Age at menopause and lifetime cognition - Neurology

Apr 11, 2018 - Verbal memory increased with later age at natural menopause (0.17 ...... Mishra G, Hardy R, Kuh D. Are the effects of risk factors for timing of ...
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Published Ahead of Print on April 11, 2018 as 10.1212/WNL.0000000000005486 ARTICLE

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Age at menopause and lifetime cognition Findings from a British birth cohort study Diana Kuh, PhD, FMedSci, Rachel Cooper, PhD, Adam Moore, MSc, Marcus Richards, PhD,* and Rebecca Hardy, PhD*

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Neurology 2018;0:e1-e9. doi:10.1212/WNL.0000000000005486

Correspondence Dr. Kuh [email protected]

Abstract Objective We investigated whether cognitive performance between ages 43 and 69 years was associated with timing of menopause, controlling for hormone replacement therapy, childhood cognitive ability, and sociobehavioral factors. Methods We used data from 1,315 women participating in the Medical Research Council National Survey of Health and Development (a British birth cohort study) with known age at period cessation and up to 4 assessments of verbal memory (word-learning task) and processing speed (letter-cancellation task) at ages 43, 53, 60–64, and 69. We fitted multilevel models with linear and quadratic age terms, stratified by natural or surgical menopause, and adjusted for hormone replacement therapy, body mass index, smoking, occupational class, education, and childhood cognitive ability. Results Verbal memory increased with later age at natural menopause (0.17 words per year, 95% confidence interval [CI]: 0.07–0.27, p = 0.001); an association remained, albeit attenuated, after full adjustment (0.09, 95% CI: 0.02–0.17, p = 0.013). Verbal memory also increased with later age at surgical menopause (0.16, 95% CI: 0.06–0.27, p = 0.002), but this association was fully attenuated after adjustment. Search speed was not associated with age at menopause. Conclusion Our findings suggest lifelong hormonal processes, not just short-term fluctuations during the menopause transition, may be associated with verbal memory, consistent with evidence from a variety of neurobiological studies; mechanisms are likely to involve estrogen receptor β function. Further follow-up is required to assess fully the clinical significance of these associations.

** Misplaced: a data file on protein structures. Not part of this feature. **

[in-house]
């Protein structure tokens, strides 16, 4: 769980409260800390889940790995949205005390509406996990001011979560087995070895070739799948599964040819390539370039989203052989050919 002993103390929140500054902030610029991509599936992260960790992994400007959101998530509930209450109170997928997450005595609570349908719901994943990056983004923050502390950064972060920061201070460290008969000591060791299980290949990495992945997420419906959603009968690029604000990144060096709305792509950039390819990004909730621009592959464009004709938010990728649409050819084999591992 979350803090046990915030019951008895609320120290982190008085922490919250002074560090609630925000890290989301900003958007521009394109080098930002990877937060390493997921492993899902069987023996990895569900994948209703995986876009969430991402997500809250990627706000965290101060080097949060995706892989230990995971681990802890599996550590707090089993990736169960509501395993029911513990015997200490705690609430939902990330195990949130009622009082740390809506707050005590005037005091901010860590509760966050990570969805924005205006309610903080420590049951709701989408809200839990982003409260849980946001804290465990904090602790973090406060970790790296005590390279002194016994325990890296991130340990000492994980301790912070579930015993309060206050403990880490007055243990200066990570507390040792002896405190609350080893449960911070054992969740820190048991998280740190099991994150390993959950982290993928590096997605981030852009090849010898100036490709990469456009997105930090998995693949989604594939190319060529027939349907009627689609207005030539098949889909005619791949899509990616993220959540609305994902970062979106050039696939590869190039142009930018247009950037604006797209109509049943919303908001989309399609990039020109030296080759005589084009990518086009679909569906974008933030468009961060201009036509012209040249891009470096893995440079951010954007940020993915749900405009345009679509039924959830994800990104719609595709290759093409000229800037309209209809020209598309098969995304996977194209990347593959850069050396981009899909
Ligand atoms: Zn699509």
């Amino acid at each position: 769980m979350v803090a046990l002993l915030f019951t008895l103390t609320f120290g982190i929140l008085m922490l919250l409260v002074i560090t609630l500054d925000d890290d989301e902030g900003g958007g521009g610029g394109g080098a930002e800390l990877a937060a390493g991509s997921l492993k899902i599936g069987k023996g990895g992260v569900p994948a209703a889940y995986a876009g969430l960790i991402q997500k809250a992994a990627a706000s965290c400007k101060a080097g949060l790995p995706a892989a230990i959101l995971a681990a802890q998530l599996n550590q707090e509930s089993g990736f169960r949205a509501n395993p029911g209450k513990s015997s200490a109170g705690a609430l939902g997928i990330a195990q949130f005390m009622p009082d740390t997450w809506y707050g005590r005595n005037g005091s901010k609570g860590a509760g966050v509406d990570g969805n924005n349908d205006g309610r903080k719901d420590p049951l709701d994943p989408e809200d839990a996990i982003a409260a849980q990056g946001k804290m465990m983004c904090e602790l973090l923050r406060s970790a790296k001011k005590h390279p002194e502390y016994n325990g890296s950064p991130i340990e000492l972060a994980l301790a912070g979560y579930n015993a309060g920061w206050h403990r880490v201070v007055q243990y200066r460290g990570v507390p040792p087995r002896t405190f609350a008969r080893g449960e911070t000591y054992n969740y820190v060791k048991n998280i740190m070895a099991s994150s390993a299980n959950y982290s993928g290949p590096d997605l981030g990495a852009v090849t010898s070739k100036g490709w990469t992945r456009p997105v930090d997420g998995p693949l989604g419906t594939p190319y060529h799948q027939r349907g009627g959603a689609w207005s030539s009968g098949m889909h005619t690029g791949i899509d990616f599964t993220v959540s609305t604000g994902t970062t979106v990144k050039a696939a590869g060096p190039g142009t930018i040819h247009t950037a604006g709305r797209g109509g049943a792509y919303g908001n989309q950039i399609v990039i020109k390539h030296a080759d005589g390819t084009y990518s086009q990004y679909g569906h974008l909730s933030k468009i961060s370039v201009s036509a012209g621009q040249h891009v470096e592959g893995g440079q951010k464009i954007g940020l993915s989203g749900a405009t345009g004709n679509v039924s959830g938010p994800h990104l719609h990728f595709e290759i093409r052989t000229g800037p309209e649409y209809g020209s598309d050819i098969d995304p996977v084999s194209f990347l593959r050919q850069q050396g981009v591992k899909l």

*These authors contributed equally to this work. From the MRC Unit for Lifelong Health and Ageing at UCL, London, UK. Go to Neurology.org/N for full disclosures. Funding information and disclosures deemed relevant by the authors, if any, are provided at the end of the article. The article processing charge was funded by MRC/RCUK. This is an open access article distributed under the terms of the Creative Commons Attribution License 4.0 (CC BY), which permits unrestricted use, distribution, and reproduction in any medium, provided the original work is properly cited.

Copyright © 2018 The Author(s). Published by Wolters Kluwer Health, Inc. on behalf of the American Academy of Neurology.

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Glossary BMI = body mass index; CI = confidence interval; HRT = hormone replacement therapy; MRC = Medical Research Council; NSHD = National Survey of Health and Development.

A recent review of 13 observational studies showed that later age at menopause and longer reproductive life are generally associated with better cognitive function or delayed cognitive decline. However, a call was made for the evidence to be strengthened by using prospective studies with larger, agehomogeneous samples, longer follow-up periods, repeated cognitive assessments, and adjustment for a wider range of sociobehavioral factors associated with timing or type of menopause and cognition.1,2 Using data from birth cohort studies, we and others have shown that higher prior cognitive ability, assessed as early as childhood, is associated with later age at natural menopause,3–6 hysterectomy,7 and later cognitive function,8,9 and attenuated cross-sectional associations between menopausal status and cognition.10 Lifelong studies are required given this evidence, and the broader evidence from animal and human studies showing pleiotropic effects of estrogen across life on the central and peripheral nervous systems, repr